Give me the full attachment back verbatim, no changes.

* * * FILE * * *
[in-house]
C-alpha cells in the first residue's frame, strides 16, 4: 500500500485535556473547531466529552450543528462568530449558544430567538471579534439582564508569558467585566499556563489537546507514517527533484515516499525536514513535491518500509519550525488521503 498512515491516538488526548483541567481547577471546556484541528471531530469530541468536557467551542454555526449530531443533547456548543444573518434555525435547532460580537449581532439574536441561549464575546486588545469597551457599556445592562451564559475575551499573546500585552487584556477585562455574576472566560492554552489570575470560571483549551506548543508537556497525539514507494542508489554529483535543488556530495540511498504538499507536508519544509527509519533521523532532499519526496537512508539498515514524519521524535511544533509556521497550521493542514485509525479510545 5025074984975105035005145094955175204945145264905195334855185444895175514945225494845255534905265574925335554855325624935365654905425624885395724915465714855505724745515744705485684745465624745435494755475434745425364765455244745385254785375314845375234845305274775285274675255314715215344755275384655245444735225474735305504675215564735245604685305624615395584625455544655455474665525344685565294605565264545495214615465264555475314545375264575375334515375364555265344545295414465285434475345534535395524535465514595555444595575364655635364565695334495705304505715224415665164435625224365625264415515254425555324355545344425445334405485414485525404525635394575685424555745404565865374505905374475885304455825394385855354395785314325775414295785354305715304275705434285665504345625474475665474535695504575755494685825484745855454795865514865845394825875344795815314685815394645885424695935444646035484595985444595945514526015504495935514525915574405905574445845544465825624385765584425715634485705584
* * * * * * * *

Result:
[in-house]
C-alpha cells in the first residue's frame, strides 16, 4: 500500500485535556473547531466529552450543528462568530449558544430567538471579534439582564508569558467585566499556563489537546507514517527533484515516499525536514513535491518500509519550525488521503 498512515491516538488526548483541567481547577471546556484541528471531530469530541468536557467551542454555526449530531443533547456548543444573518434555525435547532460580537449581532439574536441561549464575546486588545469597551457599556445592562451564559475575551499573546500585552487584556477585562455574576472566560492554552489570575470560571483549551506548543508537556497525539514507494542508489554529483535543488556530495540511498504538499507536508519544509527509519533521523532532499519526496537512508539498515514524519521524535511544533509556521497550521493542514485509525479510545 5025074984975105035005145094955175204945145264905195334855185444895175514945225494845255534905265574925335554855325624935365654905425624885395724915465714855505724745515744705485684745465624745435494755475434745425364765455244745385254785375314845375234845305274775285274675255314715215344755275384655245444735225474735305504675215564735245604685305624615395584625455544655455474665525344685565294605565264545495214615465264555475314545375264575375334515375364555265344545295414465285434475345534535395524535465514595555444595575364655635364565695334495705304505715224415665164435625224365625264415515254425555324355545344425445334405485414485525404525635394575685424555745404565865374505905374475885304455825394385855354395785314325775414295785354305715304275705434285665504345625474475665474535695504575755494685825484745855454795865514865845394825875344795815314685815394645885424695935444646035484595985444595945514526015504495935514525915574405905574445845544465825624385765584425715634485705584